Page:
Mon, Wed, Fri: Liver

Tue, Thu, Sat: Fish

Sun: Ground meat

 

(All it got from me was milk and sardines; it was a likable little creature but after a while its movements began to grate on my nerves and I farmed it out to Mrs. Finley, the cleaning woman.) But perhaps the funniest note concerned the manipulations of the window curtains which had to be drawn in different ways at different hours to prevent the sun from getting at the upholstery. A description of the position of the sun, daily and seasonal, was given for the several windows, and if I had heeded all this I would have been kept as busy as a participant in a regatta. A footnote, however, generously suggested that instead of manning the curtains, I might prefer to shift and reshift out of sun range the more precious pieces of furniture (two embroidered armchairs and a heavy "royal console") but should do it carefully lest I scratch the wall moldings. I cannot, alas, reproduce the meticulous schedule of these transposals but seem to recall that I was supposed to castle the long way before going to bed and the short way first thing in the morning. My dear Shade roared with laughter when I led him on a tour of inspection and had him find some of those bunny eggs for himself. Thank God, his robust hilarity dissipated the atmosphere of damnum infectum in which I was supposed to dwell. On his part, he regaled me with a number of anecdotes concerning the judge's dry wit and courtroom mannerisms; most of these anecdotes were doubtless folklore exaggerations, a few were evident inventions, and all were harmless. He did not bring up, my sweet old friend never did, ridiculous stories about the terrifying shadows that Judge Goldsworth's gown threw across the underworld, or about this or that beast lying in prison and positively dying of raghdirst (thirst for revenge) - crass banalities circulated by the scurrilous and the heartless - by all those for whom romance, remoteness, sealskin-lined scarlet skies, the darkening dunes of a fabulous kingdom, simply do not exist. But enough of this. Let us turn to our poet's windows. I have no desire to twist and batter an unambiguous apparatus criticus into the monstrous semblance of a novel. (note to Lines 47-48)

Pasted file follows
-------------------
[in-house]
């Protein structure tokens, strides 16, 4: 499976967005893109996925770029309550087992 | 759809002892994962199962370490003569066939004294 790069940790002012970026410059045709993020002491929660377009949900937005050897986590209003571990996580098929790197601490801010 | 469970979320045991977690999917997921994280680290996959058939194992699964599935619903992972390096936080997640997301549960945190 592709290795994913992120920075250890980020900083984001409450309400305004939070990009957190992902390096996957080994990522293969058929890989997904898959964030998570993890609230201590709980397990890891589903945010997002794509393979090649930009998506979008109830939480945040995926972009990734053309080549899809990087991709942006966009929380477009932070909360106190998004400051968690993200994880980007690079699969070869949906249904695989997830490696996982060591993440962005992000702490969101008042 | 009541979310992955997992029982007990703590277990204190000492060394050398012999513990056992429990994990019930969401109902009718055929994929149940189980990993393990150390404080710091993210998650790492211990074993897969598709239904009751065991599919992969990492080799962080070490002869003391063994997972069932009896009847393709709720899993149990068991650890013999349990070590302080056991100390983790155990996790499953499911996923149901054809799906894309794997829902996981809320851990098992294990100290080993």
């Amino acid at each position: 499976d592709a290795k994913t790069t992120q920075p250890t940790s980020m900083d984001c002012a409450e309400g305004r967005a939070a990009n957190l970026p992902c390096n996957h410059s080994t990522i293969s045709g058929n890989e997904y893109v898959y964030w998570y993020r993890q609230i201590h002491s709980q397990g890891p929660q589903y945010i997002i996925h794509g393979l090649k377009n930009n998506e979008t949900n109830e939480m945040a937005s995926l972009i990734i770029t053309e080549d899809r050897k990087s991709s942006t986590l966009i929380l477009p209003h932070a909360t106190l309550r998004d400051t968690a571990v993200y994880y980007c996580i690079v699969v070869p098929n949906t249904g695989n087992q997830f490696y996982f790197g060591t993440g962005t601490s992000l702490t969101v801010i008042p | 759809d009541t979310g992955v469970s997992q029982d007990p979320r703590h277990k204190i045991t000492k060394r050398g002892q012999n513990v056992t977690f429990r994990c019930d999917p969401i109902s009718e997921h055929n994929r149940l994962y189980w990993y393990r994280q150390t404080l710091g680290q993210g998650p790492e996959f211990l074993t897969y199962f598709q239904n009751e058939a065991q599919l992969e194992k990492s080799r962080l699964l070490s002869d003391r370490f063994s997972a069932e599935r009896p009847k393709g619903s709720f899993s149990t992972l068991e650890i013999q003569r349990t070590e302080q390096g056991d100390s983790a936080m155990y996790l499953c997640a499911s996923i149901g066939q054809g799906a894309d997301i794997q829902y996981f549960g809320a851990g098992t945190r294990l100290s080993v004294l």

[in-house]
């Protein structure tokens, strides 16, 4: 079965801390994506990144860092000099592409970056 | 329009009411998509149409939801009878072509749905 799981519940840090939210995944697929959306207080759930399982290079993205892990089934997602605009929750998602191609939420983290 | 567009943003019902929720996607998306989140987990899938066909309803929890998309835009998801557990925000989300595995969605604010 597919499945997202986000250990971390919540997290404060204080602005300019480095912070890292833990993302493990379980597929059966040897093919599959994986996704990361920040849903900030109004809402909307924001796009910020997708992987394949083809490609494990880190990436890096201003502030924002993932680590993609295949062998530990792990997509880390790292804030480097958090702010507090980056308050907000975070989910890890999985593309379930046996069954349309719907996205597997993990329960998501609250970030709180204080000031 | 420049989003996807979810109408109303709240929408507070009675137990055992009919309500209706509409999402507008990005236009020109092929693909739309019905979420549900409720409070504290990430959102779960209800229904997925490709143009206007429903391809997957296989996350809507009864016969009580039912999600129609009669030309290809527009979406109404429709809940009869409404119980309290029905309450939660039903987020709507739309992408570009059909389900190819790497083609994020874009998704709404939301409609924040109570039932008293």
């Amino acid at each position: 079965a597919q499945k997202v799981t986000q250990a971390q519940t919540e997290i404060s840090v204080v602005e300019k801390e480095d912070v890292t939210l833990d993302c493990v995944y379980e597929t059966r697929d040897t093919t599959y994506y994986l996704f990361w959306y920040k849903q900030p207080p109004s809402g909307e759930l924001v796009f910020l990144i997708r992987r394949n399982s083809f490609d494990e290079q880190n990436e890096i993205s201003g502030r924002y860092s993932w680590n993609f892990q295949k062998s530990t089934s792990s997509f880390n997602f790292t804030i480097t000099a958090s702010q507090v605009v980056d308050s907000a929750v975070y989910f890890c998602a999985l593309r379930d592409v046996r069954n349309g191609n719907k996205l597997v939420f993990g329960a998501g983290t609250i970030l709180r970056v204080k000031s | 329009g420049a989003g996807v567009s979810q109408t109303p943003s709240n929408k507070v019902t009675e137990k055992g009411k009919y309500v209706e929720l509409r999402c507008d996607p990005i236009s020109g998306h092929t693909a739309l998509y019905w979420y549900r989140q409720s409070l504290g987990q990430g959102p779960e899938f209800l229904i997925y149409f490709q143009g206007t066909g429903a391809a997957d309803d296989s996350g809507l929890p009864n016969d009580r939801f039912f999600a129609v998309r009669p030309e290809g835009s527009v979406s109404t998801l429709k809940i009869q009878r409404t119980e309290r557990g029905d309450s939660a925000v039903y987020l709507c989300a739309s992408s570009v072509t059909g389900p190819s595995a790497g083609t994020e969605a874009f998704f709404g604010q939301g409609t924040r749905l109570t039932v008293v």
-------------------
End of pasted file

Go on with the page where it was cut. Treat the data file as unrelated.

Kinbote’s landlord, Hugh Warren Goldsworth is an authority on Roman Law and distinguished judge. In Roman Law damnum infectum is loss not yet suffered but threatened or apprehended, as when a neighbor's building is likely to collapse onto one's property. Ancient Romans called gold or silver that has not been turned into coins, jewelry, plate or other usable objects aurum infectum or argentum infectum. In the first line of his Oda (“Ode,” 1826) Baratynski mentions gory zlata i srebra (heaps of gold and silver):

 

Ни горы злата и сребра,
Ни неги сласть, ни сила власти
Душой желанного добра
Нам не дадут, покуда страсти,
Волнуя чувства каждый час,
Ненасытимы будут в нас.

 

Блаженство полное ни в чём
Нам не даровано богами,
Чтоб, руководствуясь умом,
Его создать могли мы сами,
Всегда тая в себе самих
Прямой источник благ своих.

 

Neither heaps of gold and silver,

nor the sweetness of mollitude, nor a position of power

will give us good craved by the soul,

until the passions that excite

our feelings every hour

remain insatiable in us.